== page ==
They all froze, assembling in a line in front of a wall of lockers. The wall of lockers that he and Kris used. The boar teacher was there, alongside a bunch of cops, and Ash gulped as he realised that they were assembled around their lockers. His locker. There even seemed to be slight claw marks on its dark blue door, as if something had tried to claw at it to get at the heaped pile of snacks kept inside.

"Can we now?"

"Not… Not yet," the boar teacher replied.

"Listen, once we open it, I'm pretty sure we can find out..."

"-We already know," a different officer, a sniffer wolf, said.

"Not that," the tiger hissed, only to be cut off by the sound of hooves on the floor. Ash looked up, spotting the headmistress and her secretary coming up with another officer, the secretary holding a sheet of paper. The head looked up, before snapping towards the tiger cop. "Why are they here?"

"They should all see…"

"Don't be ridiculous! It's humiliating, degrading, what if you're wrong…"

"That's why you brought this," he said, grabbing the papers from the secretary. He scanned through, before nodding his head. "Tchhh, so be it." He then turned, waving over one of the school caretakers, a key in his paws. It went into a lock, turned, and, with a slam, the door was pulled open, everyone stepping back in horror.

There were gasps, shrieks of fears, cries and exclamations of confusion, and even the dull thud of a mammal fainting.

Ash just looked forwards in terror and shock at the items inside, resting on top of the neat stack of books. A foursome of small, round, shiny purple orbs.

Nighthowler pellets…

"But… but… but…" Ash gasped, looking on in shock. No. How. How did they get there? How, how on earth in that place. This… This was a dream, right? It had to be a bad dream!

The tiger looked forwards, his eyes bearing right at him, and a paw came out, a pair of pawcuffs held tight. Flicking his fingers, he opened it up, the metal ready to clamp down on its prey like the jaws of a waiting alligator.

Ash shot his paw out and held Kris' as the tiger loomed up, above them, anger in his eyes.

...

"Kristofferson Silverfox?"

Ash glanced to his side, finally able to look at the owner of the locker in the face; his cousin looked confused, but with a growing fear running through him.

He nodded his head a few times, as the tiger leant down and grabbed his left paw and tore it out of Ash's own, turning his cousin around on the spot. "You are hereby under arrest for possession of an illegal and dangerous substance, you have the right to remain silent…"

He did, but the rest of the crowd didn't. Friends were screaming about how he'd never be involved in that stuff, how he'd only just emigrated, how something must be wrong; others were screaming out 'oh my god's', unable to believe their eyes; some even started hurling abuse at the Kris, demanding to know why he had the most feared things in Zootopia in his locker, and whether he planned to use it like a school shooter. Others just cried, Agnes and Maisy in tears and almost coming together, only for the sheep to push the vixen away in a swell of fearful emotions. She stumbled next to Beavis, who stopped stammering about it being in Kris' locker and edged away from her. The teachers called out, telling the students to move back, to keep quiet, or lambasting the cops for all of this. Ash just looked on, trembling as he did so, as the tiger locked the cuffs around Kris' paws, reciting his rights as he did so.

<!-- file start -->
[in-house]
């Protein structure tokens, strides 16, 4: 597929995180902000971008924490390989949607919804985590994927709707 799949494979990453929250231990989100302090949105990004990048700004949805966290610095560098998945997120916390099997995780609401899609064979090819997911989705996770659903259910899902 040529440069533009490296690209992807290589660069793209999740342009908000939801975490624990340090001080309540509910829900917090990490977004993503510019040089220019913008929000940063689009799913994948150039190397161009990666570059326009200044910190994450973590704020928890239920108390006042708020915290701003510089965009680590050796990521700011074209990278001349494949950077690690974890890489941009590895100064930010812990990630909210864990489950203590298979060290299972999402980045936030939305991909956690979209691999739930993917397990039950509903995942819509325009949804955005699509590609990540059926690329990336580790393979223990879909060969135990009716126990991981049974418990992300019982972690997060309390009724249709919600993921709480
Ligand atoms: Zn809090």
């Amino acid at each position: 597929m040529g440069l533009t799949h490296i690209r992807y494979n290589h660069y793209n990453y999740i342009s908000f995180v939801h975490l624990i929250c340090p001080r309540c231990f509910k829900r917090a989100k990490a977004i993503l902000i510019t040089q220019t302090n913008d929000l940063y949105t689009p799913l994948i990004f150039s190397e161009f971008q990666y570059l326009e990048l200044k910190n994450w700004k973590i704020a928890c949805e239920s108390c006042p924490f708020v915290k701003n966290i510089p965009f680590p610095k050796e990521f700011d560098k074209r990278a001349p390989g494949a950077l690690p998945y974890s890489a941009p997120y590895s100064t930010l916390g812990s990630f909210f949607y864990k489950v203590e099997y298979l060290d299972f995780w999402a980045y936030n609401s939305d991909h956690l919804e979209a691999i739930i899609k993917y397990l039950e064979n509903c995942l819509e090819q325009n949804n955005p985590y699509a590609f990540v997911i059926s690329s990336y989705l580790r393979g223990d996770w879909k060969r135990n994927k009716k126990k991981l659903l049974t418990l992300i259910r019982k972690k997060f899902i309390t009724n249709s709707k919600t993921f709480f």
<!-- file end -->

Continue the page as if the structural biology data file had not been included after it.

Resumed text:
"Anything you say can and will be used against you in a court of law. As a youth, any interrogations will be conducted with an attorney and legal guardian present."

The silver fox's head darted around, glancing back before locking with Ash's for a second.

"If you cannot afford an attorney, one will be provided for you at government expense. Do you understand?"

His younger cousin looked at him, his mouth slightly parted as he took deeper breaths.

"Do you understand?"

Closing his eyes, he took a deep breath in, relaxing himself. He looked at his older cousin and managed a little smile. "D-don't worry. There's probably a good explanation, I'll be fine."

"I repeat, do you understand?"

"Yes, sir," Kris replied, glancing behind him. He closed his eyes, breathing in and out, managing a calm expression on his face even as a massive paw slammed on his shoulder. The other on his cuffs, the tiger began marching him forwards, speaking as he went.

"Any biting or related threats will result in the use of a muzzle…" The crowd began surging forwards, the other cops darting out in front of them and blocking their way. "-Any attempts at escape will authorise the use of force…"

Pushing to the front, Ash saw him led on and started to run towards him, shouting as he went, only for the wolf officer to tackle him to the floor. "Kris!"

"-You will be taken to Precinct One immediately where contact will be made with your guardians..."

"KRIS!"

Ash's throat tingled from the scream and, looking up, he saw his cousin's eyes meeting his one last time as he was pushed around a corner and out of view. He pushed up, trying to charge forwards, only for the wolf office to hold on tight.

"Down boy! DOWN!"

He felt his drive fade slightly, still strong but not enough to push against the larger canine holding him in place. The teachers were ordering the class back into their room, waving them along, and when a hoof touched his Ash silently followed.

He looked up to see the headmistress, her expression wavering, pulling him along. The wolf cop tracked behind, and they turned away from the rest of the class before exiting the block. A wave of horror filled the red fox. "N-n-no, I don't know where those came from! He doesn't either! Kris didn't…"

He broke off as the headmistress stopped, kneeling down to pull an arm around him. "You're not in trouble," she said, before standing up again. "We're going to my office to tell your parents. You're dismissed from school today. Given the actions of some mammals, I might offer it to the entire class."